Gov. Dannel P. Malloy had a Philly Cheesesteak. Republican House Leader Themis Klarides had a grilled cheese on rye. But that’s about where the substance of their lunch meeting ended Friday.
Malloy said that if Republicans want to have a meetings about their ideas for where to cut the budget, then they should pick up the phone and call his office instead of delivering invitations to the news media.
“I’m more than happy to get suggestions on what should be rescinded or what shouldn’t be rescinded,” Malloy told Klarides as five news cameras and a dozens reporters surrounded their table, listening with microphones propped up on a paper cup in the middle of the table.
He went onto explain that the two-year budget he will present on Feb. 18 “is an executive function under the constitution to submit a budget.”
Klarides said she thought the invitation was delivered to the governor’s office first, and also said she could appreciate his frustration. However, moving forward, Klarides made clear that Republicans are focused on the $121 million deficit in 2015 and will patiently wait for his two-year budget.
“I think you’re just getting a little ahead of the game here,” Klarides told Malloy. “We’re not talking about how we’re going to negotiate the next two years.”
She said the deficit the state is currently running is not heading in the right direction and could be bigger than even the Malloy administration is projecting. In a letter to Democratic legislative leaders, Klarides and Senate Republican leader Len Fasano said the $121 million deficit doesn’t seem to be counting the additional $45 million in tax refunds the state anticipates receiving before the end of the fiscal year or the $35 million “hole in retiree healthcare needs” identified by the comptroller.
“Help us help you,” Klarides said.
Malloy said that if Klarides has suggestions for cuts, then he’s happy to have his Budget Director Ben Barnes run the numbers.
“For days I have been saying that if you have ideas, please submit them,” Malloy told Klarides. “And I am giving you my word that if you had submitted them . . . we could do something.”
Klarides said she appreciates that and she knows they don’t want to talk about how they got to a well-publicized lunch in a public cafeteria surrounded by television cameras, but before Malloy suggested to reporters on Wednesday that Republicans write their ideas down on the back on an envelope, she said Republicans had been writing his office and asking for meetings.
Malloy said he’s had both Klarides and Fasano in his office for discussions, but neither raised the issue.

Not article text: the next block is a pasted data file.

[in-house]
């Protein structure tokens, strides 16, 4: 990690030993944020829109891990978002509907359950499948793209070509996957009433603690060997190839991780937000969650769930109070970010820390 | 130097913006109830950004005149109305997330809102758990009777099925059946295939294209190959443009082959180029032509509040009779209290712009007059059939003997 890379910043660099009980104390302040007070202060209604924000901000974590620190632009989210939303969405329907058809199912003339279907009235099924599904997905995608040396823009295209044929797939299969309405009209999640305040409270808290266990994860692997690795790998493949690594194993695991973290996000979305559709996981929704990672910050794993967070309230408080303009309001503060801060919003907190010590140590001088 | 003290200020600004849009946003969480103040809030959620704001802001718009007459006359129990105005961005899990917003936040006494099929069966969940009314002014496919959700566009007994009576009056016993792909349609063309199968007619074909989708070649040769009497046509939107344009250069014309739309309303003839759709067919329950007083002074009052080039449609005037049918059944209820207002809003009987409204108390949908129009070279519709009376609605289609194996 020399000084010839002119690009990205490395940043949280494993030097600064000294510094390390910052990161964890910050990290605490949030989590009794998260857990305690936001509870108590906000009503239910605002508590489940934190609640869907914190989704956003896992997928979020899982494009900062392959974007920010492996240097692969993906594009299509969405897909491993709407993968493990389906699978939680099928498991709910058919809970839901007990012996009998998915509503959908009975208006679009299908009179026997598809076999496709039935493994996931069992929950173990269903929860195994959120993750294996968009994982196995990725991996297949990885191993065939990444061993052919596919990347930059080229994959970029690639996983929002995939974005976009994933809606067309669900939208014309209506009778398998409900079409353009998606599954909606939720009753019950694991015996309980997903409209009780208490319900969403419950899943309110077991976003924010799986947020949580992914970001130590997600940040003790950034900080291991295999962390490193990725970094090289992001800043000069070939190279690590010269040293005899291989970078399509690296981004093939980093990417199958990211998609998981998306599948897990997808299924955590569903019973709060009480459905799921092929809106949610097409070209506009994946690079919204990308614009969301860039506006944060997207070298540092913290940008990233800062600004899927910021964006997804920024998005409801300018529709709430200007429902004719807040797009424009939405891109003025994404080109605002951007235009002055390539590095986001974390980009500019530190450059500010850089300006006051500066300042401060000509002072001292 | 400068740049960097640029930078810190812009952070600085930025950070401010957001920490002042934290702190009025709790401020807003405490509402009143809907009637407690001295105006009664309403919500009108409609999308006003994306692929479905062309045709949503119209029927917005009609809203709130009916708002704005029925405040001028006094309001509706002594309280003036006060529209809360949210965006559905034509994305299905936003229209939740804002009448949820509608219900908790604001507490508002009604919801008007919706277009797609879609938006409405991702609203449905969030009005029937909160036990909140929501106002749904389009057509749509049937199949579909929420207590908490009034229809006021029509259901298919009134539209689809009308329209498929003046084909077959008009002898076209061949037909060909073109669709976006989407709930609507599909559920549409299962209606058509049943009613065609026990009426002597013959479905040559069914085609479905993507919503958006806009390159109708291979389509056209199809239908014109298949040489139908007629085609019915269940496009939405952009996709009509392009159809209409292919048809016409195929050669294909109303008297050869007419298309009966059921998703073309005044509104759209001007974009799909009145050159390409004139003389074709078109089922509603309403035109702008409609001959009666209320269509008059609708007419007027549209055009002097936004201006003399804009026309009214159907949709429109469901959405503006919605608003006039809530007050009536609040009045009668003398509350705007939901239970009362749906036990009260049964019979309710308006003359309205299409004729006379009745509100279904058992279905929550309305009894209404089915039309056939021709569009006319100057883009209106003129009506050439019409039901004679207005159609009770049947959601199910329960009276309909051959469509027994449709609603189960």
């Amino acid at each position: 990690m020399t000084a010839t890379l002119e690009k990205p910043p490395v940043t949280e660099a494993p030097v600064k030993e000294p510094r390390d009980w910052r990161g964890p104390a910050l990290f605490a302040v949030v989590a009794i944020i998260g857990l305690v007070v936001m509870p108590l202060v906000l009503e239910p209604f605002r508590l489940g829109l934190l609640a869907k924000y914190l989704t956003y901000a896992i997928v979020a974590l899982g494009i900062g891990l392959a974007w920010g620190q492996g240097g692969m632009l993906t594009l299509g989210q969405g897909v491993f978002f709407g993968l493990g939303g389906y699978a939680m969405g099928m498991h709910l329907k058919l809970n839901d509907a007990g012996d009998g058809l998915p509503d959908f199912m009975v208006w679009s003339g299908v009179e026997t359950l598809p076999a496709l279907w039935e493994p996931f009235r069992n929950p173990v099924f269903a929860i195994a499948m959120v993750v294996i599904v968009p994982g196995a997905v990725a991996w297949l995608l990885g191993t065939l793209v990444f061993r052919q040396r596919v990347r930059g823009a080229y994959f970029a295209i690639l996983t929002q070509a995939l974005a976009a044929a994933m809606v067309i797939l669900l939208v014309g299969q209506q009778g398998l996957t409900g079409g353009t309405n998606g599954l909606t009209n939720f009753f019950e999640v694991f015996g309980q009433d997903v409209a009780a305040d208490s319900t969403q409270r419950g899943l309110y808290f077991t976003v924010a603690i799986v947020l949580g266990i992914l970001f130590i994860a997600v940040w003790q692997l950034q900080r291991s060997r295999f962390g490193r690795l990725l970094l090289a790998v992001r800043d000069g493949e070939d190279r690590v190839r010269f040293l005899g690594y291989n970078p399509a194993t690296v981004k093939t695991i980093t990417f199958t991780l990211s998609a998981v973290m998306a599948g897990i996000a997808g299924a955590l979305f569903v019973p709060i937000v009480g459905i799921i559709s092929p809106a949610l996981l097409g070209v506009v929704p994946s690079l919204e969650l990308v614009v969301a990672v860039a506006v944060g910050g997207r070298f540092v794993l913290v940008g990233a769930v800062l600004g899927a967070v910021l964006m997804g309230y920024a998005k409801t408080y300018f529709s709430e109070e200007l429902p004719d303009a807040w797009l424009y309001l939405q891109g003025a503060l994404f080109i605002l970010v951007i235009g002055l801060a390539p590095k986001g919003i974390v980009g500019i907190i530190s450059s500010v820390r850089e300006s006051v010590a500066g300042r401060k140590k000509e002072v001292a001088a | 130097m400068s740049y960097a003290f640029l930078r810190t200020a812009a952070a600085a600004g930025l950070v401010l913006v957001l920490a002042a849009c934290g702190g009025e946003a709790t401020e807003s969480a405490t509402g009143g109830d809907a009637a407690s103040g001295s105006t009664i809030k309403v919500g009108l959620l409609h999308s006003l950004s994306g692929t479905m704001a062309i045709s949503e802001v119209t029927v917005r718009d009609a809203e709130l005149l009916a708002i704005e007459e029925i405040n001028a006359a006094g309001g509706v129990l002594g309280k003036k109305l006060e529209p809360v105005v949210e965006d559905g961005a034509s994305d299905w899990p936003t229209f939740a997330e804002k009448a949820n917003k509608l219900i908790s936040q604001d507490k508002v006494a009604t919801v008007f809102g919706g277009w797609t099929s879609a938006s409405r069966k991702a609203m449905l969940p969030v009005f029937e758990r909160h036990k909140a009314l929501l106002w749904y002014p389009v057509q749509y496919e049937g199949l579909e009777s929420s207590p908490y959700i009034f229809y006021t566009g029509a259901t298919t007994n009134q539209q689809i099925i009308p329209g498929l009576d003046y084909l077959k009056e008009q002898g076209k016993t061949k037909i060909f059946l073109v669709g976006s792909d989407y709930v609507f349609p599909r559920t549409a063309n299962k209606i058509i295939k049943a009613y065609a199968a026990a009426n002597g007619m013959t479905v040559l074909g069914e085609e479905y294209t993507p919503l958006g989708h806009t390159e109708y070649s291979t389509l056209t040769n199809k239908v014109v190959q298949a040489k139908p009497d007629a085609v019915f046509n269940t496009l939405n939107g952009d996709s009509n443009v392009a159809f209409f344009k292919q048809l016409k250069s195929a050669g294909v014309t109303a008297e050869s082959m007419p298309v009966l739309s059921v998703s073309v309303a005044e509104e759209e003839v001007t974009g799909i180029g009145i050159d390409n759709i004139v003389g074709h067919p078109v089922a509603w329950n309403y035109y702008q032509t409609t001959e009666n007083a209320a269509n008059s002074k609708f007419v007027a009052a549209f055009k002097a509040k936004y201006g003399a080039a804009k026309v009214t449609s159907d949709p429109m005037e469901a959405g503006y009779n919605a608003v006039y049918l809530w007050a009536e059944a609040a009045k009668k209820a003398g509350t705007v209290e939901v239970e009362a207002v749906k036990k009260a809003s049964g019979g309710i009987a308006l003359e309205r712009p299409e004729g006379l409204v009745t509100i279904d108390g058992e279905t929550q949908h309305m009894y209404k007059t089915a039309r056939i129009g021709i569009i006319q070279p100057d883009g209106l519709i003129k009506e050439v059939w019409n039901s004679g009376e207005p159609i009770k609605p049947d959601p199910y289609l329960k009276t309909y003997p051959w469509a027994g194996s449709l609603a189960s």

After the lunch, Malloy and Klarides held separate press conferences outside the cafeteria.
“I have never been accused of not meeting with people,” Malloy told reporters.
Malloy said he invited the Republicans to bring numbers with them, but didn’t characterize his feeling when he learned they didn’t.
“I can assure that if we had gotten numbers or suggestions or line items or things that people thought we should take into consideration they absolutely would be taken into consideration,” Malloy said.
He said he thinks the invitation from the Republicans “was more about politics than it was about policy.”
Klarides said she has a list of budget rescissions on her desk that she’s happy to share with the governor. She said just one example of that list would be to have the head of every state agency cut a half-percent from their budget.
“They [agency heads] know better than we know where they can cut and where is the least hurtful to the state of Connecticut,” Klarides said.
The lunch and the statements were made before Malloy’s latest round of budget rescissions were announced.
Klarides said she couldn’t comment on the latest budget cuts because she had not seen them, but she added that it was certainly interesting how before the November election there was no deficit and then suddenly after the election one pops up.
On November 14, 2014, Malloy’s budget office announced the state was running about a $99.5 million deficit, an amount that was even larger than the one projected earlier that day by nonpartisan legislative analysts.
“It certainly seems coincidental that for months and months during an election cycle we were supposedly going forward economically and things were looking up and we weren’t going to have a deficit, and then within less than a few weeks after the election all of a sudden a deficit pops up,” Klarides said. “How did you not see it coming?”
She said Republicans have been sounding the alarms bells on this, but no one seems to want to listen.
Fasano was out of state and unable to attend the meeting Friday, but he sent a letter to the governor to tell him if he’s “truly serious about working in a bipartisan effort to address the budget deficit I would like to schedule a formal meeting with you and all legislative leaders at your earliest convenience.”
Fasano continued: “Multimillion dollar budget holes cannot be closed in a lunchroom meeting.”